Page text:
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You can often see them on scooters with a clipboard and map attached driving around the streets of London learning there way. When they have learnt all they need to know they must sit an examination to test this knowledge and attend a series of interviews known as appearances and answer questions on routes and landmarks. Examples of the type of questions would be to list all the theatres on Shaftsbury Avenue as you would pass them and the Streets and traffic signals you would pass along the way. Another would be to give the shortest route between two points in the city and then take into account traffic during the rush hours and when congestion occurs suggest alternative routes to avoid it where possible.

Its also a fact that in learning the knowledge a persons brain grows so when you next get in a cab and you think the drivers a bit of a know it all he just might !
But whatever you do always use a Licensed Private Hire car or Hackney Carriage Taxi your be in safe hands, at The Taxi Directory that's all we list!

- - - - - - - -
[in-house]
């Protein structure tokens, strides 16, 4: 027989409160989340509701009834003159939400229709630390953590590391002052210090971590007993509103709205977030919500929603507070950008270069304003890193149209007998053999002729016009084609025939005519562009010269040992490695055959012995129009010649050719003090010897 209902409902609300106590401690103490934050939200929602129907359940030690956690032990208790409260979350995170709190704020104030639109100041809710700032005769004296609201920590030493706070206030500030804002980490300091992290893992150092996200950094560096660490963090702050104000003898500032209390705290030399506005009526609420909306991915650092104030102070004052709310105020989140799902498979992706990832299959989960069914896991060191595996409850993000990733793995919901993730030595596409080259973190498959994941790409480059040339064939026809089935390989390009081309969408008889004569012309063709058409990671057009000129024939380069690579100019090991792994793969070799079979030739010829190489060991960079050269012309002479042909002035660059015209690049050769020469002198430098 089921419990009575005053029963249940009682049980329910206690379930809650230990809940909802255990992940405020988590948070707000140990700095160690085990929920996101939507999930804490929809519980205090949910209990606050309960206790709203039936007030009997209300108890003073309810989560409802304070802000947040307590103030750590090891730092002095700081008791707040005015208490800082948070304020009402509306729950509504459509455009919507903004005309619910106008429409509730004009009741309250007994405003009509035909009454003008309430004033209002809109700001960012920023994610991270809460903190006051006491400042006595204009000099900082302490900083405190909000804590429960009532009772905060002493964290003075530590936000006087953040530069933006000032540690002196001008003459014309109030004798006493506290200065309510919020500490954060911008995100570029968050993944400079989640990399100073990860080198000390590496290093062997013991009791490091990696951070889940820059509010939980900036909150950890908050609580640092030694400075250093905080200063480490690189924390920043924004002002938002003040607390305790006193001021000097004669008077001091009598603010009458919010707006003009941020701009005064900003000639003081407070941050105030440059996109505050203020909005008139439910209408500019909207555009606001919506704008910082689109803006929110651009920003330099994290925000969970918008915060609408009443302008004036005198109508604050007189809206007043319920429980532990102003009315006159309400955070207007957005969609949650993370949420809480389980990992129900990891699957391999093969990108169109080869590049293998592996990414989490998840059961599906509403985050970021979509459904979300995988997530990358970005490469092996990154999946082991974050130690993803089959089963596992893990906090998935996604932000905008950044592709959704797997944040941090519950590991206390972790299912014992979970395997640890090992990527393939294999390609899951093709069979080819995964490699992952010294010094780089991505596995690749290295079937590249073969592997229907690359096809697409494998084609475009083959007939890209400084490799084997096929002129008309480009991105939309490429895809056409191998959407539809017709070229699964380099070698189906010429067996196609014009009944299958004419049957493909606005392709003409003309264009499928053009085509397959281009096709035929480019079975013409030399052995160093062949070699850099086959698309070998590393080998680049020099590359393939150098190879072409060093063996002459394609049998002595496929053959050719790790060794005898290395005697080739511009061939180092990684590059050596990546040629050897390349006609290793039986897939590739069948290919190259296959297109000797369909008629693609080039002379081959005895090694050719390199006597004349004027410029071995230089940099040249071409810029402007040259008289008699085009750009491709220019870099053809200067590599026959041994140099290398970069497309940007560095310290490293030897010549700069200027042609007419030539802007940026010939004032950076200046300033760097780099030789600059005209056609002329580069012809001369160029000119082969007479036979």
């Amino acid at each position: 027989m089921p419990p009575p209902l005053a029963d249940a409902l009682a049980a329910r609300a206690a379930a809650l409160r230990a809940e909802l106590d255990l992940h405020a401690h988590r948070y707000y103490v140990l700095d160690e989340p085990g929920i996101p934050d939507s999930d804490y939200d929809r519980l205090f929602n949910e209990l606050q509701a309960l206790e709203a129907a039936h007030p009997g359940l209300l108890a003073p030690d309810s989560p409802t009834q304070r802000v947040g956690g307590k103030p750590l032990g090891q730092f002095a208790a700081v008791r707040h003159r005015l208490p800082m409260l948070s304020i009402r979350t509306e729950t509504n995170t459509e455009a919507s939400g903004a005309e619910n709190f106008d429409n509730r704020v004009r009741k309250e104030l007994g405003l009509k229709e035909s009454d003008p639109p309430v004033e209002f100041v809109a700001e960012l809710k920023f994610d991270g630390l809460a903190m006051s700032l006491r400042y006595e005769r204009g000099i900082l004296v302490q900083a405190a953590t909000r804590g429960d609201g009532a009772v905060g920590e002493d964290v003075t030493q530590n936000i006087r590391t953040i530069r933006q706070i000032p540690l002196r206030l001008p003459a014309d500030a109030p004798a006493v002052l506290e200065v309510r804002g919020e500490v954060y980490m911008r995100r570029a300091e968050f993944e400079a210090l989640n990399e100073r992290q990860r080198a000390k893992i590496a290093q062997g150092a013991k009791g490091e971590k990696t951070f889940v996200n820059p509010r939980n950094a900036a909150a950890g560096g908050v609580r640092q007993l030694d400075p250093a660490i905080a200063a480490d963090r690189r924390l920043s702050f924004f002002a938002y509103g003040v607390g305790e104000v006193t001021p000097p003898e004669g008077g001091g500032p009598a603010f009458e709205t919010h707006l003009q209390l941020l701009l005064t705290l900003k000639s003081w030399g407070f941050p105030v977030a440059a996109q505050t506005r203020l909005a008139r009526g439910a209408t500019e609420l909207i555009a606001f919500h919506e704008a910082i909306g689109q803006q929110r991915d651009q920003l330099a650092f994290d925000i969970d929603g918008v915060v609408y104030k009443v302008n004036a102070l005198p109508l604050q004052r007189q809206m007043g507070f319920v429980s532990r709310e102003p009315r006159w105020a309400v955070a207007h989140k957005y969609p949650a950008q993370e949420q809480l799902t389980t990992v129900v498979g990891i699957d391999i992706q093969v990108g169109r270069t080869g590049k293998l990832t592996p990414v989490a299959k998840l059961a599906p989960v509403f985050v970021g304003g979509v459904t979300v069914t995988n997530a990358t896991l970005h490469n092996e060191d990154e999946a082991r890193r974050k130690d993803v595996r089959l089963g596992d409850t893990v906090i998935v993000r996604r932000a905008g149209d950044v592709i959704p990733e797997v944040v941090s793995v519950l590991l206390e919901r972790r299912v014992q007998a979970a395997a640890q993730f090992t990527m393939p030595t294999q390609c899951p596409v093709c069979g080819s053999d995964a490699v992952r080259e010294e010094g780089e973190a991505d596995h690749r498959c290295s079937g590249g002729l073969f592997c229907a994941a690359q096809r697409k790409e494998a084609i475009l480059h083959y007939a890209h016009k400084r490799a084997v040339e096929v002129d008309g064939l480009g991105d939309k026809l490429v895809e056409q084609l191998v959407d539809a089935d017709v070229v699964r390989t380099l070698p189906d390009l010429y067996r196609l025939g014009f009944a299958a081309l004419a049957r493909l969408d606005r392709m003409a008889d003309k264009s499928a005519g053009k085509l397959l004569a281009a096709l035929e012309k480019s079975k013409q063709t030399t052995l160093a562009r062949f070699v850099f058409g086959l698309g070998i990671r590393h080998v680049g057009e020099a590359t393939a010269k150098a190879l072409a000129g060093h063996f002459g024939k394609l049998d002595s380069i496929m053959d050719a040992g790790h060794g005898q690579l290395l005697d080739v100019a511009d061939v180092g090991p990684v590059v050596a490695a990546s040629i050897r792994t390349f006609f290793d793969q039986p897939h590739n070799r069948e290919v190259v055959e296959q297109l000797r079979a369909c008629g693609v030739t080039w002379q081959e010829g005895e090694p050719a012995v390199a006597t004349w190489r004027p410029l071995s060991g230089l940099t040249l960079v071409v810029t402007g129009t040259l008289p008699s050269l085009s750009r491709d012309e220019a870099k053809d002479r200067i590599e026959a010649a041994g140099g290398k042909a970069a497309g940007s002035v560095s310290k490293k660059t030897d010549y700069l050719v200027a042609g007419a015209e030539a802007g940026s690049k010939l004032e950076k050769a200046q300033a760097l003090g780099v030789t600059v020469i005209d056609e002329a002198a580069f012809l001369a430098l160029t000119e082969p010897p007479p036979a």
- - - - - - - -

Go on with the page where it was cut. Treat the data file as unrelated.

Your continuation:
'The Knowledge’ An Article From British Icons

London taxi drivers are legendary for their encyclopedic grasp of the country's capital city and ‘the Knowledge’ - the assessment all wannabe London cabbies have to pass with flying colours - is notorious for being a mind-bendingly difficult slog. It can take around three to four years of hard training to pass, and according to Malcolm Linskey, manager of London taxi school Knowledge Point, three-quarters of those who embark on the course drop out.

Introduced by Sir Richard Mayne in 1851, ‘the Knowledge’ came about after customers complained that drivers didn’t know where they were going.

In addition to having quick-fire knowledge of some 25,000 streets within six miles of Charing Cross Station, London cabbies also have to know the capital’s notable landmarks and places of interest, as well as the location of London’s hospitals, police stations, courts, government buildings, train and underground stations and main parks.

In order to qualify for ‘the Knowledge’, applicants must have a clean driving licence, be over 21 years of age, and have no criminal record. The next step is to pass a written test; which qualifies them to make an 'appearance'.
As part of their training, hopeful cabbies follow need-to-know routes around London on a moped, identifying them as they go using the map holder fixed to the front of the bike, this then earns them the name knowledge boys (or girls).

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